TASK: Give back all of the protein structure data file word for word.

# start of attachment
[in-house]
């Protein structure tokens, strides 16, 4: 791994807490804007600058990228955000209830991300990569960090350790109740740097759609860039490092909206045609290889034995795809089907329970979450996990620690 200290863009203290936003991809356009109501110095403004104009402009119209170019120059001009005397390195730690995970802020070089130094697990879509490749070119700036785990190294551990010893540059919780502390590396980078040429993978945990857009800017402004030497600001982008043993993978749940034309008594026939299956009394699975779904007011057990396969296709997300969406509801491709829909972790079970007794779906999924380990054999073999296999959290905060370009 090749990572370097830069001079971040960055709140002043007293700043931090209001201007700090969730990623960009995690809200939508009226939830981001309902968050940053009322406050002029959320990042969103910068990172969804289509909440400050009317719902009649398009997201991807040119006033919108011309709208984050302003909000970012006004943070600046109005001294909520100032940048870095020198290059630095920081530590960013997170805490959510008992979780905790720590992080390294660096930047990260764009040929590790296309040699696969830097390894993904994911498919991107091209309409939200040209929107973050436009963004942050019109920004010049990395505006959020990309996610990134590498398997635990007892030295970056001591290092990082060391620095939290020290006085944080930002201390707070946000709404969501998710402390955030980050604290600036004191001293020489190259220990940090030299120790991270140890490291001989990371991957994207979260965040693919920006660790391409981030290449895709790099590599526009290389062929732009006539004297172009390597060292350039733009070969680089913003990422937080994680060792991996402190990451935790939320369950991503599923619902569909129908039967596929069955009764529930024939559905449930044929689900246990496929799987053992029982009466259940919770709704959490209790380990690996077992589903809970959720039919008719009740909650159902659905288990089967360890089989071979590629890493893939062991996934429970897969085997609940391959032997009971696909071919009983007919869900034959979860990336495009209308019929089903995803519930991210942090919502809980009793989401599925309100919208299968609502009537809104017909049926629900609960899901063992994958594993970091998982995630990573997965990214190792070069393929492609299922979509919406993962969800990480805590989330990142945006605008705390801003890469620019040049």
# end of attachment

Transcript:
[in-house]
């Protein structure tokens, strides 16, 4: 791994807490804007600058990228955000209830991300990569960090350790109740740097759609860039490092909206045609290889034995795809089907329970979450996990620690 200290863009203290936003991809356009109501110095403004104009402009119209170019120059001009005397390195730690995970802020070089130094697990879509490749070119700036785990190294551990010893540059919780502390590396980078040429993978945990857009800017402004030497600001982008043993993978749940034309008594026939299956009394699975779904007011057990396969296709997300969406509801491709829909972790079970007794779906999924380990054999073999296999959290905060370009 090749990572370097830069001079971040960055709140002043007293700043931090209001201007700090969730990623960009995690809200939508009226939830981001309902968050940053009322406050002029959320990042969103910068990172969804289509909440400050009317719902009649398009997201991807040119006033919108011309709208984050302003909000970012006004943070600046109005001294909520100032940048870095020198290059630095920081530590960013997170805490959510008992979780905790720590992080390294660096930047990260764009040929590790296309040699696969830097390894993904994911498919991107091209309409939200040209929107973050436009963004942050019109920004010049990395505006959020990309996610990134590498398997635990007892030295970056001591290092990082060391620095939290020290006085944080930002201390707070946000709404969501998710402390955030980050604290600036004191001293020489190259220990940090030299120790991270140890490291001989990371991957994207979260965040693919920006660790391409981030290449895709790099590599526009290389062929732009006539004297172009390597060292350039733009070969680089913003990422937080994680060792991996402190990451935790939320369950991503599923619902569909129908039967596929069955009764529930024939559905449930044929689900246990496929799987053992029982009466259940919770709704959490209790380990690996077992589903809970959720039919008719009740909650159902659905288990089967360890089989071979590629890493893939062991996934429970897969085997609940391959032997009971696909071919009983007919869900034959979860990336495009209308019929089903995803519930991210942090919502809980009793989401599925309100919208299968609502009537809104017909049926629900609960899901063992994958594993970091998982995630990573997965990214190792070069393929492609299922979509919406993962969800990480805590989330990142945006605008705390801003890469620019040049």